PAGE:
You will realize there are problems in your manuscript as you are writing it. Every single writer, whether a first timer or seasoned pro, has inconsistencies in their first drafts. The purpose of a first draft is to get the story out of your head and onto the page (or screen). A common mistake in drafting is going back to read through what you’ve written. Thus begins the eternal edit loop that will kill your momentum and silence the creative voice inside your head.

Instead, reserve any major revisions until the end of the manuscript. This is what you should especially do if you have attempted to write a novel before but never completed the task. A writer who has a few manuscripts under their belt might be able to seamlessly jump from past pages to current, revising and drafting at the same time, but that takes a level of skill most of us won’t achieve for a very long time.

Write Tip #3: Find rewards for hitting word count goals, or scene goals, or plot point goals. Further, make sure to set a goal when drafting and find a way to keep yourself accountable.

If you follow me on Twitter you will know that I frequently update my feed with progress reports, failures, reward system announcements, and any other thing I can think to Tweet that will mark my progress.

I have used caramels and alcohol, an episode of a TV show that I am really into (Doctor Who, Veronica Mars, Game of Thrones episode largely featuring Jon Snow, etc.), pages in a novel I am currently reading and dying to get back to, as a reward for meeting my drafting goals.

Write Tip #4: Set a deadline to finish. I am a goal oriented person, which you can probably tell by the above tip. But having a deadline is less about a goal, and more about prioritizing your writing over watching TV, shittin’ around on the internet, or, yes, even reading.

No one is going to finish your book for you. Writing is you and your characters, their story, and nothing else. It is a dark room of silence. It is screaming into the void of your imagination. You can have a gaggle of cheerleaders at your back, but if you don’t sit your ass in that chair and turn thoughts into words on a page you will never have a book. If you cannot complete a draft, you cannot revise.

In order to be an author you will have to meet deadlines. Start now. Maybe you don’t make it, but don’t plan on failing. Don’t let yourself off the hook. The misery of beating yourself up about a deadline is the joy of finishing on time.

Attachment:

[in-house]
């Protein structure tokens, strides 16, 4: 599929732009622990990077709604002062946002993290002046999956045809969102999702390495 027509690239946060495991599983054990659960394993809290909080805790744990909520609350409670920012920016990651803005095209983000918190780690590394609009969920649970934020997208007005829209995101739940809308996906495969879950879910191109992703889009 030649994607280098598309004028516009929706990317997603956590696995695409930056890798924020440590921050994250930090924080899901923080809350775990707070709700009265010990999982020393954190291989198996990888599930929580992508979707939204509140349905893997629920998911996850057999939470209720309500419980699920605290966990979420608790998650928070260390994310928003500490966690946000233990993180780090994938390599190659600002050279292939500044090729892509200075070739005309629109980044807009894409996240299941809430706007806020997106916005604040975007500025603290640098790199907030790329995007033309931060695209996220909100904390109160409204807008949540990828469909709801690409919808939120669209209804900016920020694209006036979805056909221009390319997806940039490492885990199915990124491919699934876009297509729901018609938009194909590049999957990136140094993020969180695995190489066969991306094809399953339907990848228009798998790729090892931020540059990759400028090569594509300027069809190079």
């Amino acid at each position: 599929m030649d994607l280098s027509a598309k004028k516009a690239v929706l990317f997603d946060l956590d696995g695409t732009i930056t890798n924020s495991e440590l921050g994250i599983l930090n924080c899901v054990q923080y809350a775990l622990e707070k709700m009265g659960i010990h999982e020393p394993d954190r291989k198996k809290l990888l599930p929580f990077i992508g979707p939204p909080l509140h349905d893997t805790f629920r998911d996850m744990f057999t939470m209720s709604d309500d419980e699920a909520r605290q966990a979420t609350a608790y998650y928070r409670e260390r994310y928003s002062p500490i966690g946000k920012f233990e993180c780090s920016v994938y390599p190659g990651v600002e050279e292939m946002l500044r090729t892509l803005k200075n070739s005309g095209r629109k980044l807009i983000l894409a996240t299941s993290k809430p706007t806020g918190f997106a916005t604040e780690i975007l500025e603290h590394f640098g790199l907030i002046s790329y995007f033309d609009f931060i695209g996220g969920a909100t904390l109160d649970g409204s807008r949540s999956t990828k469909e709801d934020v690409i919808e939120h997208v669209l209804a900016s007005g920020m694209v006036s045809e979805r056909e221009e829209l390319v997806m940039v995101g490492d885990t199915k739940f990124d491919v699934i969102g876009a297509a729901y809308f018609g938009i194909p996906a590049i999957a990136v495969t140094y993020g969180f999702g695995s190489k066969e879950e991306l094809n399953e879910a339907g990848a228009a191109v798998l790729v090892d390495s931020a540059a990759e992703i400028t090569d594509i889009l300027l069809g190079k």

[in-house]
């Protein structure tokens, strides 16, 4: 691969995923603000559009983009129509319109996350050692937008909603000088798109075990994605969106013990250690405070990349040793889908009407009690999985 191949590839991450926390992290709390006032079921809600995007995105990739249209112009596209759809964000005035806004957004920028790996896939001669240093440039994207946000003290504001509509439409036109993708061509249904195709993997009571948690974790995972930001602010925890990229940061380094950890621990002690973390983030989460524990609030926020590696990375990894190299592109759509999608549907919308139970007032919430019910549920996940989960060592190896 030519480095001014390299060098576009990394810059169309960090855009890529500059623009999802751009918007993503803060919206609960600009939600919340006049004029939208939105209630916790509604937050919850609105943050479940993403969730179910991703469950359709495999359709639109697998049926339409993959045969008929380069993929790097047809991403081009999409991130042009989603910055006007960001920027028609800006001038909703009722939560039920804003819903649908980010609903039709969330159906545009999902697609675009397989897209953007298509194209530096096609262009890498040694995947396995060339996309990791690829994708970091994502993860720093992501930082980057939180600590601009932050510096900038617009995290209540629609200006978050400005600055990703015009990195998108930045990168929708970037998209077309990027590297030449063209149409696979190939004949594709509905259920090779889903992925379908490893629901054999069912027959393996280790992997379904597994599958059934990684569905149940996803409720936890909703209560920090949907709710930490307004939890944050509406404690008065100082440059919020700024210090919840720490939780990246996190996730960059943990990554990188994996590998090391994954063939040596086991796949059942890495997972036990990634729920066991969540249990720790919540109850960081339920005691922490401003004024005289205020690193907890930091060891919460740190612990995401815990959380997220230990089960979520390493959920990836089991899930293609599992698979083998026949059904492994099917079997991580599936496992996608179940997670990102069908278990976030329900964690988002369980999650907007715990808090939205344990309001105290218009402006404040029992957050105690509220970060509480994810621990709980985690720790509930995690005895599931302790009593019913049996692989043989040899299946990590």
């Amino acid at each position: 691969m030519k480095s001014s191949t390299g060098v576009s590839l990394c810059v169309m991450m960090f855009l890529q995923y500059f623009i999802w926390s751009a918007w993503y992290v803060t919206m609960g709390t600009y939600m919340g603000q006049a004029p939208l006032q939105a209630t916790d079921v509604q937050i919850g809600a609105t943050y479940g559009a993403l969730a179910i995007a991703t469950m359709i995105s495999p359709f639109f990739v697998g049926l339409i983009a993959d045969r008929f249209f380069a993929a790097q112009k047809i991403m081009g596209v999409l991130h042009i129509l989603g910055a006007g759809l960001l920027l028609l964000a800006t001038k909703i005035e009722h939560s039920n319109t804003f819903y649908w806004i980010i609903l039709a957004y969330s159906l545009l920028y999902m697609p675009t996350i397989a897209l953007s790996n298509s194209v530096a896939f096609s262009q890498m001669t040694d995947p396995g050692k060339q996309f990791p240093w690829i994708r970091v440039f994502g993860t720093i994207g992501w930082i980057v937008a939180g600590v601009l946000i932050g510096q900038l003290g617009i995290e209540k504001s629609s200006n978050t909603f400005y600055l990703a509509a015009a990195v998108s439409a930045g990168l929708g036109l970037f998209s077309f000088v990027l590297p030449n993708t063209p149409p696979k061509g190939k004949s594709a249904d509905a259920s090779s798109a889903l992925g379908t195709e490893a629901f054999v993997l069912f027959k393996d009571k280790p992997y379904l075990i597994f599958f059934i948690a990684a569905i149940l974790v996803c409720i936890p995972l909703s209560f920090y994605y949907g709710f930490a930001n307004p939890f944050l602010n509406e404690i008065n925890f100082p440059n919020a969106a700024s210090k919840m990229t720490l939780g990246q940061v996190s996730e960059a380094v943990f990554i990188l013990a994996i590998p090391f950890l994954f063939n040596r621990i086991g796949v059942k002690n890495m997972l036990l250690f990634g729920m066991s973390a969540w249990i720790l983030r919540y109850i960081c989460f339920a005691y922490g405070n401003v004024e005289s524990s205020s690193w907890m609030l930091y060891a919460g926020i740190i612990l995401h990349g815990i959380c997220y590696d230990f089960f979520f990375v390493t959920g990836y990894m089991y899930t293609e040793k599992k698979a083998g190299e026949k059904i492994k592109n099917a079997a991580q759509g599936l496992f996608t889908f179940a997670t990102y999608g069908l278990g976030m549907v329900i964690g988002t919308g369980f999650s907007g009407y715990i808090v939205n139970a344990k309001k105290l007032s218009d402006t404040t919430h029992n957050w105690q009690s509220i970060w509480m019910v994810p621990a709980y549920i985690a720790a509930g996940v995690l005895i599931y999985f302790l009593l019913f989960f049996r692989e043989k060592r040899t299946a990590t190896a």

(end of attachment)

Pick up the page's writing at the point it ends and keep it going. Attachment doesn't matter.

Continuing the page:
Write Tip #5: Finish it. Make is messy and wild and break every rule in the book. You can fix it later. You’ll slash sentences and circle paragraphs, writing in red ink WTF?, when you do your read through. Don’t stop until you have typed THE END.

 

 

 

 

Acceptance

Sometimes I very much wish I was writing something else. I wish it was lighter, gentler. I wish it made me feel peaceful to have these voices in my head. I’ve been reading a book lately that has a decidedly sad tone, but somehow it renews my romance with the world. My book is not like that. My book is a journey, and that journey begins in darkness. And that darkness is overwhelming.

I’ve been thinking about this struggle, this inherent desire to be in someone else’s process, to feel what they feel when they write something lighter. I read a lot of YA, and the trend in young adult fiction is to be a angst-ridden, to create a dystopian world, or to talk about teenage sexuality. When I set out to write my book, there was no choice in doing YA. The book just happened that way. The idea, the voice that came out, it was more for the teens than the adults. Not that adults won’t like it. All my early readers are adults. A lot of adults swoon for YA. But it wasn’t my goal to write YA, it was an accident.

So, I think what I’m trying to say is, you must accept that you will write what you write. You can’t change that. I don’t mean we write what we know. Jo March did, and it worked for her. I mean we write what comes out, we commit to a work of fiction because it exists within us and it needs to get out. It’s not always a journey we understand, but most of the time, it’s still the search of our own life. It’s the good and bad of us, or of us in our current state.

Be OK with your work, whatever it is. Let it grow in you. It may not be literary fiction. It may be a summer romance read. It may be a crime drama. It may be the next Harry Potter. (There will be a next one, someday, when the world is hungry enough for it.) What you write has a purpose, and on some level, for someone, it will be exactly what they need. Acceptance is the first step to writing…or recovery…or dieting. Let it nestle you in a warm, gut-squeezing, cartoon style hug.